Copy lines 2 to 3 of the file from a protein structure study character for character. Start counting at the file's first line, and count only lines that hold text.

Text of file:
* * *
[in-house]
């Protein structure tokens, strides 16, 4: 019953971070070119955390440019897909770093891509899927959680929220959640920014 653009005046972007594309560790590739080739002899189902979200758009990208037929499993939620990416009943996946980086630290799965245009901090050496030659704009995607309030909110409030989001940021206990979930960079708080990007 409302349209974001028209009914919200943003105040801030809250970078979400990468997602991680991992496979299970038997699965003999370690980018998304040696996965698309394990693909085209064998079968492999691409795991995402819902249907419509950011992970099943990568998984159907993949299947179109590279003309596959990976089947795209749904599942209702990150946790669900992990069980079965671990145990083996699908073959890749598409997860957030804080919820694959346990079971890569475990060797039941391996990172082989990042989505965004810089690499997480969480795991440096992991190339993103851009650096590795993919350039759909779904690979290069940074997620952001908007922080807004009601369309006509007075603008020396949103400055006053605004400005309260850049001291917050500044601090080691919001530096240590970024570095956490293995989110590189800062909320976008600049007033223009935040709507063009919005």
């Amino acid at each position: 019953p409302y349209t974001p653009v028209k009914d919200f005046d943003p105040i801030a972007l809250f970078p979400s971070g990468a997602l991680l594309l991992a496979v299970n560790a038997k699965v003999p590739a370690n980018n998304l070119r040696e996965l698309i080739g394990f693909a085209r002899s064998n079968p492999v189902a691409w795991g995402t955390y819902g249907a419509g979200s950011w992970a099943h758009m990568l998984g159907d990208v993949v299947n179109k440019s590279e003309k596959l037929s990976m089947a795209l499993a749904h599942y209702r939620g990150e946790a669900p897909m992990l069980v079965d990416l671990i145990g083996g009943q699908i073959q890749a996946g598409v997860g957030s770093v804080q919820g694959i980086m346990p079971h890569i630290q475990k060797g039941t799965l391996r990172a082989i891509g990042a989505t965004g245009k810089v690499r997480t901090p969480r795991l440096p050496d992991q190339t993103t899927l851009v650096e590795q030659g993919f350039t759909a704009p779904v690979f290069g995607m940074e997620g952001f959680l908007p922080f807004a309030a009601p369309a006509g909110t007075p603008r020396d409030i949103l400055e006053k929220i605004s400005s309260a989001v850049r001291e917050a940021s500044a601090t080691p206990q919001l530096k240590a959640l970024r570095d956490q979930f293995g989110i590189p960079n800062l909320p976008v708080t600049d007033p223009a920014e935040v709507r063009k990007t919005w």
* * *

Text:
């Protein structure tokens, strides 16, 4: 019953971070070119955390440019897909770093891509899927959680929220959640920014 653009005046972007594309560790590739080739002899189902979200758009990208037929499993939620990416009943996946980086630290799965245009901090050496030659704009995607309030909110409030989001940021206990979930960079708080990007 409302349209974001028209009914919200943003105040801030809250970078979400990468997602991680991992496979299970038997699965003999370690980018998304040696996965698309394990693909085209064998079968492999691409795991995402819902249907419509950011992970099943990568998984159907993949299947179109590279003309596959990976089947795209749904599942209702990150946790669900992990069980079965671990145990083996699908073959890749598409997860957030804080919820694959346990079971890569475990060797039941391996990172082989990042989505965004810089690499997480969480795991440096992991190339993103851009650096590795993919350039759909779904690979290069940074997620952001908007922080807004009601369309006509007075603008020396949103400055006053605004400005309260850049001291917050500044601090080691919001530096240590970024570095956490293995989110590189800062909320976008600049007033223009935040709507063009919005």
């Amino acid at each position: 019953p409302y349209t974001p653009v028209k009914d919200f005046d943003p105040i801030a972007l809250f970078p979400s971070g990468a997602l991680l594309l991992a496979v299970n560790a038997k699965v003999p590739a370690n980018n998304l070119r040696e996965l698309i080739g394990f693909a085209r002899s064998n079968p492999v189902a691409w795991g995402t955390y819902g249907a419509g979200s950011w992970a099943h758009m990568l998984g159907d990208v993949v299947n179109k440019s590279e003309k596959l037929s990976m089947a795209l499993a749904h599942y209702r939620g990150e946790a669900p897909m992990l069980v079965d990416l671990i145990g083996g009943q699908i073959q890749a996946g598409v997860g957030s770093v804080q919820g694959i980086m346990p079971h890569i630290q475990k060797g039941t799965l391996r990172a082989i891509g990042a989505t965004g245009k810089v690499r997480t901090p969480r795991l440096p050496d992991q190339t993103t899927l851009v650096e590795q030659g993919f350039t759909a704009p779904v690979f290069g995607m940074e997620g952001f959680l908007p922080f807004a309030a009601p369309a006509g909110t007075p603008r020396d409030i949103l400055e006053k929220i605004s400005s309260a989001v850049r001291e917050a940021s500044a601090t080691p206990q919001l530096k240590a959640l970024r570095d956490q979930f293995g989110i590189p960079n800062l909320p976008v708080t600049d007033p223009a920014e935040v709507r063009k990007t919005w």